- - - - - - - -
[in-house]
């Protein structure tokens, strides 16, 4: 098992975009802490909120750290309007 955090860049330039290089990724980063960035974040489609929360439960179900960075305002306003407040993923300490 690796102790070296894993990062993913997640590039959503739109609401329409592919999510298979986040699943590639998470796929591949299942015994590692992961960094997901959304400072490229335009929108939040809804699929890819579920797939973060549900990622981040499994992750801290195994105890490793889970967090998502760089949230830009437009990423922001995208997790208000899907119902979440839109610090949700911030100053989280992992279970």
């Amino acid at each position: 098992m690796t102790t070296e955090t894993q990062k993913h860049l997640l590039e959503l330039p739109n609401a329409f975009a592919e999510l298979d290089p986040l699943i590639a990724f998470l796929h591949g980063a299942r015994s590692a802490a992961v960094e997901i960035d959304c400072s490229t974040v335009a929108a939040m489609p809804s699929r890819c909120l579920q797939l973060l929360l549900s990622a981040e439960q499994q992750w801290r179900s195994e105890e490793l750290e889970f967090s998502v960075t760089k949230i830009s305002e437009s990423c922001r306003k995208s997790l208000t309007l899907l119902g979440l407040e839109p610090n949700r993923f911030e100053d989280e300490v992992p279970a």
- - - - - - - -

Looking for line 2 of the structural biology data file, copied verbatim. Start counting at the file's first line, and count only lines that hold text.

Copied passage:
């Protein structure tokens, strides 16, 4: 098992975009802490909120750290309007 955090860049330039290089990724980063960035974040489609929360439960179900960075305002306003407040993923300490 690796102790070296894993990062993913997640590039959503739109609401329409592919999510298979986040699943590639998470796929591949299942015994590692992961960094997901959304400072490229335009929108939040809804699929890819579920797939973060549900990622981040499994992750801290195994105890490793889970967090998502760089949230830009437009990423922001995208997790208000899907119902979440839109610090949700911030100053989280992992279970």